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Muslim men hold up banners during a rally against U.S. pop singer Lady Gaga on Friday, May 25, 2012 in Jakarta, Indonesia. (Dita Alangkara/THE ASSOICATED PRESS)
Muslim men hold up banners during a rally against U.S. pop singer Lady Gaga on Friday, May 25, 2012 in Jakarta, Indonesia. (Dita Alangkara/THE ASSOICATED PRESS)

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Why Indonesia turns off Lady Gaga - and investors Add to ...

Lady Gaga isn’t the only foreigner giving Indonesia a miss. The controversial pop diva nixed a planned show in the country after protests by conservatives and demands she tone down her act. Investors are selling Indonesian stocks, and the country’s currency, amid concerns over demands that foreigners cede some control of over mines and banks. Indonesia’s new assertiveness may be backfiring.

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Whether or not Indonesia hosts Lady Gaga’s world tour may have little direct connection with foreign direct investment. Indonesians aren’t the only ones to have objected to the singer’s flamboyant performances, nor is she the first to fall foul of the country’s conservative element. The suggestive styles of its own dangdut singers come in for regular condemnation. But the protests come amid rising anxiety among global investors about a new hauteur in Jakarta’s attitude on foreign imports, whether in culture, cows or capital. Indonesia this year more than halved its quota for imported beef. It lowered limits on foreign ownership of mines and plans to ban exports of unprocessed metals. And it may slash how much foreigners can own of its banks.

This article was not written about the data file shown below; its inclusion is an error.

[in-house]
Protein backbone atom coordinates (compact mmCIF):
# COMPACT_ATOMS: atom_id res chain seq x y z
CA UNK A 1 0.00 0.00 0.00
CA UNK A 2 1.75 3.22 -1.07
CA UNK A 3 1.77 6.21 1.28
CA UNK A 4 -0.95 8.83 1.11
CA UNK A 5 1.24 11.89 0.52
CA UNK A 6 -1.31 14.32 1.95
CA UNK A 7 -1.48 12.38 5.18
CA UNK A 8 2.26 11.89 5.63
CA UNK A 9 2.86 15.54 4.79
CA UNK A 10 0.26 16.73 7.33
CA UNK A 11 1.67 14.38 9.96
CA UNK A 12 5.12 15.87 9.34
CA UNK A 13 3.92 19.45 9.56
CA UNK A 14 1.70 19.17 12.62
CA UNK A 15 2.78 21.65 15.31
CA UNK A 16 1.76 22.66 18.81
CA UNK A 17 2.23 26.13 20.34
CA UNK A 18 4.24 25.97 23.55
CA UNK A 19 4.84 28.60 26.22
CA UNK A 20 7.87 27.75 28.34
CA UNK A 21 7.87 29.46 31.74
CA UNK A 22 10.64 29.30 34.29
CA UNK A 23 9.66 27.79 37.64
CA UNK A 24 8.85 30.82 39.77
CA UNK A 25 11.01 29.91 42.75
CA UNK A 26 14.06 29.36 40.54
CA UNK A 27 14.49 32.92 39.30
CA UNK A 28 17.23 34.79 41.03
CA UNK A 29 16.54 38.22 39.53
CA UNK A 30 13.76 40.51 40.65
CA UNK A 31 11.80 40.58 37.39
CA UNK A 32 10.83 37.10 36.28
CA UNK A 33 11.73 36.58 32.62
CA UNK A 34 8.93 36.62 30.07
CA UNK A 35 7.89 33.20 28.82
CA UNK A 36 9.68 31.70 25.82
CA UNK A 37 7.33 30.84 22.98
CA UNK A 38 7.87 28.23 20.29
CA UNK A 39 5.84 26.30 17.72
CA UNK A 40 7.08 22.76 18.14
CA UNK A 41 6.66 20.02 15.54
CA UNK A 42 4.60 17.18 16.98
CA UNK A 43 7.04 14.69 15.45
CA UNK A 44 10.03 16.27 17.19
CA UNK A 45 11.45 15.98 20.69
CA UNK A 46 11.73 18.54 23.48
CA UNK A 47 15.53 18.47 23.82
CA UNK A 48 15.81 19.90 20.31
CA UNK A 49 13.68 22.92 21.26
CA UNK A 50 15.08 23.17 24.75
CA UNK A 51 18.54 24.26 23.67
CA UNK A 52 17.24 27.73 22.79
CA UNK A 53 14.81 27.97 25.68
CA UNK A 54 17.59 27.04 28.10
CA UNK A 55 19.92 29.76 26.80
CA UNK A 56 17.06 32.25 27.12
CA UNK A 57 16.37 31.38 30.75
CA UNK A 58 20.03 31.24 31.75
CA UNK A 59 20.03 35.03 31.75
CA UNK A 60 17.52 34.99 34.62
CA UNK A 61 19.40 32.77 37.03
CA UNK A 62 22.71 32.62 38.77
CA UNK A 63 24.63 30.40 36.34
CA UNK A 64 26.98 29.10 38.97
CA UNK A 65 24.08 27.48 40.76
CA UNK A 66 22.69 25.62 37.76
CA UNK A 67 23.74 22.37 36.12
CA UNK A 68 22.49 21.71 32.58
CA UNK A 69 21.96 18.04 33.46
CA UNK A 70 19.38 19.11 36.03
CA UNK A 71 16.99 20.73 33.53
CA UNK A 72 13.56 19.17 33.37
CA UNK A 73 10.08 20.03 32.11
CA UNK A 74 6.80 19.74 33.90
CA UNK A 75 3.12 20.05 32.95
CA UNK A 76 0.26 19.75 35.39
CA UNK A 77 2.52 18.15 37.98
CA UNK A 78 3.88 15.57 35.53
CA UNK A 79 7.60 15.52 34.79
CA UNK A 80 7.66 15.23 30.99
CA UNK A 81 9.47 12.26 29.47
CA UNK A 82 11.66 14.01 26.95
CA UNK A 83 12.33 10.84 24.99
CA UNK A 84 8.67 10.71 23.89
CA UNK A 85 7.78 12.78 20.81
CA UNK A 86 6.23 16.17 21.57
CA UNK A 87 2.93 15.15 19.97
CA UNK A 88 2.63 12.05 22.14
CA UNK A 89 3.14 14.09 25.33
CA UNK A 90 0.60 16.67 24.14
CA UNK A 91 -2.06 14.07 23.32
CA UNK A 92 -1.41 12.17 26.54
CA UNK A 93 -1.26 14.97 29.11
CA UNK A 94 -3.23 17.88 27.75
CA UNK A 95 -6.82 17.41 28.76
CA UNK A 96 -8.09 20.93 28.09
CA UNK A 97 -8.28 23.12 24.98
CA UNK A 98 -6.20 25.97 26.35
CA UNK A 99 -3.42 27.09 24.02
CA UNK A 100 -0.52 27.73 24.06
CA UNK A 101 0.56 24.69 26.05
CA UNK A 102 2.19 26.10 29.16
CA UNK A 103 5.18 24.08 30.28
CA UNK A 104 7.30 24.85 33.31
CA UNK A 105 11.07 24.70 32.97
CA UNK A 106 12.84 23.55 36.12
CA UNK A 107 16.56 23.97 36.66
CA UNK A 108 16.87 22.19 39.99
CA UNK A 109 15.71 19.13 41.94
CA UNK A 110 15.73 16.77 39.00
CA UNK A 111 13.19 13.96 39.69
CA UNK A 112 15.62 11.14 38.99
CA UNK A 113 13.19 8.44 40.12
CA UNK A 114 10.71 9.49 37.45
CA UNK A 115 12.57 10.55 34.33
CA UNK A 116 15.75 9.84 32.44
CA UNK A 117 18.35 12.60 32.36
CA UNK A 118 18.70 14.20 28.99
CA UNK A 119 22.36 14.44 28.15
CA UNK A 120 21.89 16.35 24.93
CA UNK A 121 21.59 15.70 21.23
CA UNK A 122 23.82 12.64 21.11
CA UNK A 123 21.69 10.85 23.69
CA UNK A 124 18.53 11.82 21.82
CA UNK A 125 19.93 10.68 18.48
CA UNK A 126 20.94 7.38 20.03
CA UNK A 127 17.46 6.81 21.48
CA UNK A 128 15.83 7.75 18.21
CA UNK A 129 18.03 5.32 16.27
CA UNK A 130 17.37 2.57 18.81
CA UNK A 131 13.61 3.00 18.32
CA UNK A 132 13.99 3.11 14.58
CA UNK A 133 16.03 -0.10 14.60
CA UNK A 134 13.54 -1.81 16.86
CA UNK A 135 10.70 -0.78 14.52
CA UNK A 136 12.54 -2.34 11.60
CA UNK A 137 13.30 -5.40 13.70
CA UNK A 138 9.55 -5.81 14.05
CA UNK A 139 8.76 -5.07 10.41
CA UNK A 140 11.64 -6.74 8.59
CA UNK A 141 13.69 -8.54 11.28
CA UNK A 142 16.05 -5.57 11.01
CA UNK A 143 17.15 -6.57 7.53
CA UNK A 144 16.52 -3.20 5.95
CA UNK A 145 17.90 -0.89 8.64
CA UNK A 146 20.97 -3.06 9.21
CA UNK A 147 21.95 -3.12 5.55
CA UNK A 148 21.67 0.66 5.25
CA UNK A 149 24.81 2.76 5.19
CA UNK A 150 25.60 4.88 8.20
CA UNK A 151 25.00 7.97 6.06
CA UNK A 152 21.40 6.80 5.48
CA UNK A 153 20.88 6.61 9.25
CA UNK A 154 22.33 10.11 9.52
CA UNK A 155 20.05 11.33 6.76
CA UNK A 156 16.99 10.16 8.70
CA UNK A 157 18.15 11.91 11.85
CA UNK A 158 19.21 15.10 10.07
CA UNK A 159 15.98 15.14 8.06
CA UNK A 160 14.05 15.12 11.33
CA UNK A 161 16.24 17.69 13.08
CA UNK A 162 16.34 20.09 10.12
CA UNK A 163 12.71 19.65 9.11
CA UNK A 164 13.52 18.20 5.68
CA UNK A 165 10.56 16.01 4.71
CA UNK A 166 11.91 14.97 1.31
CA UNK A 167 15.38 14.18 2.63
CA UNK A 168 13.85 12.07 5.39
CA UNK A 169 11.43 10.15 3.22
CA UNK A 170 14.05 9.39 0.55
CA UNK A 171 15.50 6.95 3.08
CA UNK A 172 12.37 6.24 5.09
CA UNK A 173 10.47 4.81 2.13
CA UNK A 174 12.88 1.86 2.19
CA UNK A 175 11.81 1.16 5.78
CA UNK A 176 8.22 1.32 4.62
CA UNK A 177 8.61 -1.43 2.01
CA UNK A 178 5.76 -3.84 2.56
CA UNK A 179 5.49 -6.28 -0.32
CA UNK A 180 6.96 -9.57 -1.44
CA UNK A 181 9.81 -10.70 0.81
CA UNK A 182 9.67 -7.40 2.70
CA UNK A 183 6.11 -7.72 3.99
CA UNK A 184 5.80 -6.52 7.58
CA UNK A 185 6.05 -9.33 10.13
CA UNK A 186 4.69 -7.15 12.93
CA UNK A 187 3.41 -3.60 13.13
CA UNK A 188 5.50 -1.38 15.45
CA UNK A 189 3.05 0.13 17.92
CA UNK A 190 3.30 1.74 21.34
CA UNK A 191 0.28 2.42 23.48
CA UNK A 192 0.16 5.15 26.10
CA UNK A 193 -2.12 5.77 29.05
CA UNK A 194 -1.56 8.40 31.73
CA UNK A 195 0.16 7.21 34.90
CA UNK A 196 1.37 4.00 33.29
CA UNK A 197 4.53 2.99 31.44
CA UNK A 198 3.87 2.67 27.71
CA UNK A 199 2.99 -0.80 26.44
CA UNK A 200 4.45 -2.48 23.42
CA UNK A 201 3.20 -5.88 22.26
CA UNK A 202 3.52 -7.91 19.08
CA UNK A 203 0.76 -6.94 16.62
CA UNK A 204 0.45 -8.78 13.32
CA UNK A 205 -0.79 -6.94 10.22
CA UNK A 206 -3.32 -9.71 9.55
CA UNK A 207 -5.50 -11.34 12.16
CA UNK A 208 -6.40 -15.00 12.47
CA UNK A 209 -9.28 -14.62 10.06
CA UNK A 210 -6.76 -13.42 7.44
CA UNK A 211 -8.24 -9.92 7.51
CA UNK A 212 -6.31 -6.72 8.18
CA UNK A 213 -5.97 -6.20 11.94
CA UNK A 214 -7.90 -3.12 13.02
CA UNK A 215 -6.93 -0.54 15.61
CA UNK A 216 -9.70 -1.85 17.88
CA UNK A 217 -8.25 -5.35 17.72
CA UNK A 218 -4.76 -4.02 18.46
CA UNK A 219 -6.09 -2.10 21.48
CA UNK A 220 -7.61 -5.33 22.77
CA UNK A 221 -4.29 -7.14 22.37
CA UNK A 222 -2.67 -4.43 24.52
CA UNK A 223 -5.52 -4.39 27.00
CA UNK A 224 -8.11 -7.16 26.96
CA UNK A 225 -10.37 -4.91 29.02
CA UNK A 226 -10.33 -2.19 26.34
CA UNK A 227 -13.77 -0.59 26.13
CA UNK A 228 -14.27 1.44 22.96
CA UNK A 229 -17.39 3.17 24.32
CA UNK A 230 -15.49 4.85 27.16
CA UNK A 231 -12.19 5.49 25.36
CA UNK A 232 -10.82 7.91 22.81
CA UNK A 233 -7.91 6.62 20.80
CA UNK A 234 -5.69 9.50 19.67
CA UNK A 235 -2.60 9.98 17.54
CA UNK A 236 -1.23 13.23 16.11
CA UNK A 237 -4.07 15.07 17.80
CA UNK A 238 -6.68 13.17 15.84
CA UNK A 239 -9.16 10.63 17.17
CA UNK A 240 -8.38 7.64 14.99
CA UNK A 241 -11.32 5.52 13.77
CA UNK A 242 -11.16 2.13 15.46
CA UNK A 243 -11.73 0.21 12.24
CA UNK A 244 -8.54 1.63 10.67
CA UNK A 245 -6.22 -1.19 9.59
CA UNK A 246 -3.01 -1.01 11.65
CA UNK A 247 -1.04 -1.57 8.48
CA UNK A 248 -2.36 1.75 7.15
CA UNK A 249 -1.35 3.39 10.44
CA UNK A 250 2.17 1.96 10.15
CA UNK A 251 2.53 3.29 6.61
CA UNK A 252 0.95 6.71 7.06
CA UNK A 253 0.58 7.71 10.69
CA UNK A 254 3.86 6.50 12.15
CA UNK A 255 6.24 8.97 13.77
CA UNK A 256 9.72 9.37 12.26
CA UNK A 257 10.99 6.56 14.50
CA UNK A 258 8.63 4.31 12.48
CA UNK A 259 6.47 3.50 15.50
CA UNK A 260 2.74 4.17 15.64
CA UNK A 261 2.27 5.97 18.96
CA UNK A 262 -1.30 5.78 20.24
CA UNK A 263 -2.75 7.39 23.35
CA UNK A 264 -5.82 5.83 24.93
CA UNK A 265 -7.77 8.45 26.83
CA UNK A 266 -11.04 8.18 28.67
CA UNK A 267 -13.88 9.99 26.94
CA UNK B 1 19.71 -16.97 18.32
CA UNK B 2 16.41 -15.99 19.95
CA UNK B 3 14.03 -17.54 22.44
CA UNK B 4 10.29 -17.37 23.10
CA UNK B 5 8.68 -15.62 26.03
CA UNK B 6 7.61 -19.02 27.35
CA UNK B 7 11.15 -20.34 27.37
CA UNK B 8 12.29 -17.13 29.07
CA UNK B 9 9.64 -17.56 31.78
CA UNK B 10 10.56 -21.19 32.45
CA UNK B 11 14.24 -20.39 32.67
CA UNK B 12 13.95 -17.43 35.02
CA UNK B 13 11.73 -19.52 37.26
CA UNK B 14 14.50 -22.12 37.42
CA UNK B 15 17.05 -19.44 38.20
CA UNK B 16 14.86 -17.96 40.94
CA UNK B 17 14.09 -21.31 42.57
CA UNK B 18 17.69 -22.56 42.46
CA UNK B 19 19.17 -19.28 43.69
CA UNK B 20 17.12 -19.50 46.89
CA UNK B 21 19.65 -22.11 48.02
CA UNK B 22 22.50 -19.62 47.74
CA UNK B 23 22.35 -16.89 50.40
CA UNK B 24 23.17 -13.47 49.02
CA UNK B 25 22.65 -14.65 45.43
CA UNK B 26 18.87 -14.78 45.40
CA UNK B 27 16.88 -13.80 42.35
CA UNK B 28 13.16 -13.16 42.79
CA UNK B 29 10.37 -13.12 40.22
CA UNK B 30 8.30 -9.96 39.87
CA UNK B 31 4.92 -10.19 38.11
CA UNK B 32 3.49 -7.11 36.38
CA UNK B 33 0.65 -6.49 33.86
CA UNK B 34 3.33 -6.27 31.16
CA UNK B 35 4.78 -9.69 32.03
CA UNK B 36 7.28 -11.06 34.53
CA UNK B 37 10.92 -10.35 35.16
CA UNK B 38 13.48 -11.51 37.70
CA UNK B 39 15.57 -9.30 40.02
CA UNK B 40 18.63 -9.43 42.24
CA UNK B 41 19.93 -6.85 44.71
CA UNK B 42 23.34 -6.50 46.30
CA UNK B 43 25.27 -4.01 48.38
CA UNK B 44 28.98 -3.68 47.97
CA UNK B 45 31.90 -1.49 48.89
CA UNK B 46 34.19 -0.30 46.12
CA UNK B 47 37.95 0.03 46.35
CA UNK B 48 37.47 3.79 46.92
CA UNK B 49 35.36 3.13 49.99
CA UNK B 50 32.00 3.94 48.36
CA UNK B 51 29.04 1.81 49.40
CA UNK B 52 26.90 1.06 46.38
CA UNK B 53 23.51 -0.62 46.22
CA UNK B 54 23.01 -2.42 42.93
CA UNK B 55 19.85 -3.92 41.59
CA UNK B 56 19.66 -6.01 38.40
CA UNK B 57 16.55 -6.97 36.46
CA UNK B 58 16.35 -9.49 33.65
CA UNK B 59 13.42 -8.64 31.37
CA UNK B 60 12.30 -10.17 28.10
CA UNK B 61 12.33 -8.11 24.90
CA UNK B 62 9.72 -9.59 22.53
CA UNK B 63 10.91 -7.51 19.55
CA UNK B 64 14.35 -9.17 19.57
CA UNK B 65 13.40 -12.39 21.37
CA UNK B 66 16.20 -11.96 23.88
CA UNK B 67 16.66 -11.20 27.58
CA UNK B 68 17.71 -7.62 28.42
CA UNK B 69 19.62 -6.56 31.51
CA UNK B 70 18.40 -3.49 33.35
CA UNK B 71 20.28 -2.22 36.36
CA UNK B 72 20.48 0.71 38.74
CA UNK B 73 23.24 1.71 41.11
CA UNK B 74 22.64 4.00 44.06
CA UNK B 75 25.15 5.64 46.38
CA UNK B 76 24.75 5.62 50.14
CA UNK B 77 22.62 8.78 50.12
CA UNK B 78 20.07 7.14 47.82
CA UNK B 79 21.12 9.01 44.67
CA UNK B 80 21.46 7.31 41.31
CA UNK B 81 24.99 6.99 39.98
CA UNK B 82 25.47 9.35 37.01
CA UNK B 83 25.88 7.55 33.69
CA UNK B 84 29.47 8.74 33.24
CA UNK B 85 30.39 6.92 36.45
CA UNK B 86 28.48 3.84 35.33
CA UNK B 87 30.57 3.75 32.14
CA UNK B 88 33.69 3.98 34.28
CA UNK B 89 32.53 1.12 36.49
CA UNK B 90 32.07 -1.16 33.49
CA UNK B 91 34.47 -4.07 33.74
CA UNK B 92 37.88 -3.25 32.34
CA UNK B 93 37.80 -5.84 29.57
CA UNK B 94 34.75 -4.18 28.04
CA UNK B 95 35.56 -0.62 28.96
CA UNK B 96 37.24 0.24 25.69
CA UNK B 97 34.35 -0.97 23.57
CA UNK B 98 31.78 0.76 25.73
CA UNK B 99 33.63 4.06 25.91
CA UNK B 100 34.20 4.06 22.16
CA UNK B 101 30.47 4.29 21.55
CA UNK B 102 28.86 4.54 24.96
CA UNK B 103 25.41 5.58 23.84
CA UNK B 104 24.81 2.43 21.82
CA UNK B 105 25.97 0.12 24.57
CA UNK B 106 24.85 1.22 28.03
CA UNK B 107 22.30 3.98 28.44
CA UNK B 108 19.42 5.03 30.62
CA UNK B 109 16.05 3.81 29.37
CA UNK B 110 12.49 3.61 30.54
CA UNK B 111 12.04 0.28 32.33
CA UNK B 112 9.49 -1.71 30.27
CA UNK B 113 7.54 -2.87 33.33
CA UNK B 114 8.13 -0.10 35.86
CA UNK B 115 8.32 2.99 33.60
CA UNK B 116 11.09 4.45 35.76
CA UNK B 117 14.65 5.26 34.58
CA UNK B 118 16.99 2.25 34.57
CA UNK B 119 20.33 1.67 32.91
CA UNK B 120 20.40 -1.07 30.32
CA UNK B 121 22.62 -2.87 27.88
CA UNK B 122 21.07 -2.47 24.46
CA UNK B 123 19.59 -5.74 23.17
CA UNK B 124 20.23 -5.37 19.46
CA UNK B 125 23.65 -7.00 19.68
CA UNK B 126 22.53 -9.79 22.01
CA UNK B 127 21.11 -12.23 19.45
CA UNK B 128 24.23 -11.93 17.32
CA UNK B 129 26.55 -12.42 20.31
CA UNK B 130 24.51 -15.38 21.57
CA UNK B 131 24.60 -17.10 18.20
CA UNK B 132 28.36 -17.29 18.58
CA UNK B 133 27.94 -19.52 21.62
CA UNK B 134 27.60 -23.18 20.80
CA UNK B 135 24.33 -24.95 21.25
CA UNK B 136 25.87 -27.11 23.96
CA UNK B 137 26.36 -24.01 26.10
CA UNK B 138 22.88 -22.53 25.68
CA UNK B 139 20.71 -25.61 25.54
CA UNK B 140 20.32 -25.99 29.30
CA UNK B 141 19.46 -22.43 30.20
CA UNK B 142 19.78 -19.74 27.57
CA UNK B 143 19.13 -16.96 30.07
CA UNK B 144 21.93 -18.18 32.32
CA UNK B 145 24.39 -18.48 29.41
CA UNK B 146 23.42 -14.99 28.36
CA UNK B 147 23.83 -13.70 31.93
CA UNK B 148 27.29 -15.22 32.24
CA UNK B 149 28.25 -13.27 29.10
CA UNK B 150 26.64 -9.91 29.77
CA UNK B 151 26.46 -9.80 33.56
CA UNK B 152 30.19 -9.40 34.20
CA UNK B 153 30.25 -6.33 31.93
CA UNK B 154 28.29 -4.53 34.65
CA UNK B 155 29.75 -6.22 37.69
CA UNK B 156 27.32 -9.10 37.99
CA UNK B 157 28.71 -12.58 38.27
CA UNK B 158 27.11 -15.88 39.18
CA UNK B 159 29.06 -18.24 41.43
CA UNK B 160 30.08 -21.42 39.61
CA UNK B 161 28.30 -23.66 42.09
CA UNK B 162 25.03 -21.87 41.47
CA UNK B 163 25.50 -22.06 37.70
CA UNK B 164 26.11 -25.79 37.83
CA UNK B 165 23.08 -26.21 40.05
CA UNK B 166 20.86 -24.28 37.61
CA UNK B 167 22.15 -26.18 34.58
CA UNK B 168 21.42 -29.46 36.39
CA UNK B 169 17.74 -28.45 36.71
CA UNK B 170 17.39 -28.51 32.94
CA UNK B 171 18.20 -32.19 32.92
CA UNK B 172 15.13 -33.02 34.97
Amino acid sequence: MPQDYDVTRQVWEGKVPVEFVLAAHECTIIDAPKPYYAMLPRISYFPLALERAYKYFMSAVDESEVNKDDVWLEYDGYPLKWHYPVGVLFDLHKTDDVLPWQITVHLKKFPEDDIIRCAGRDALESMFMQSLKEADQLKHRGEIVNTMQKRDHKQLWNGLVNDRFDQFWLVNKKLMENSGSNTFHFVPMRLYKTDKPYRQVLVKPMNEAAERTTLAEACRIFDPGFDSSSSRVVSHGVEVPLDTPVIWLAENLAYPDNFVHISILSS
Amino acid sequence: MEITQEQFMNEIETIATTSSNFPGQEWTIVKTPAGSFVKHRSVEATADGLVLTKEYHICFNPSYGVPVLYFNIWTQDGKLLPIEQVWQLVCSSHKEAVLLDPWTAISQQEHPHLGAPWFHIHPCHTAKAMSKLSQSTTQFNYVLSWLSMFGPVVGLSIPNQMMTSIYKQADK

At best, such moves represent an effort to win a fairer shake for a resource-rich country wary of what many call the Dutch disease. Indonesia imports fuel for lack of refining capacity and suffers power shortages despite having Asia’s largest natural gas reserves. Meanwhile resources, including oil, account for more than half of Indonesian exports. Encouraging downstream investment in Indonesia seems reasonable. Meanwhile the 99-per-cent limit on foreign ownership of banks came when Indonesia was hard pressed for foreign capital. That is no longer the case. With FDI at a record $5.6-billion in the first quarter – a fifth of it mining – Indonesia may feel it can afford to drive harder bargains.

But Indonesia suffers a trust deficit. It still ranks in the bottom half of Transparency International’s Corruption Perceptions index and is third, behind China and Saudi Arabia, in the OECD’s index of FDI Regulatory Restrictiveness. With both China and India slowing, Indonesia’s resource wealth is less intoxicating. And with Europe in crisis, investors’ tolerance for risk is ebbing, as the rupiah’s nearly 5-per-cent slide since February indicates. If it’s not careful, Indonesia’s popularity will pass faster than Lady Gaga could sing her big hit, Poker Face.



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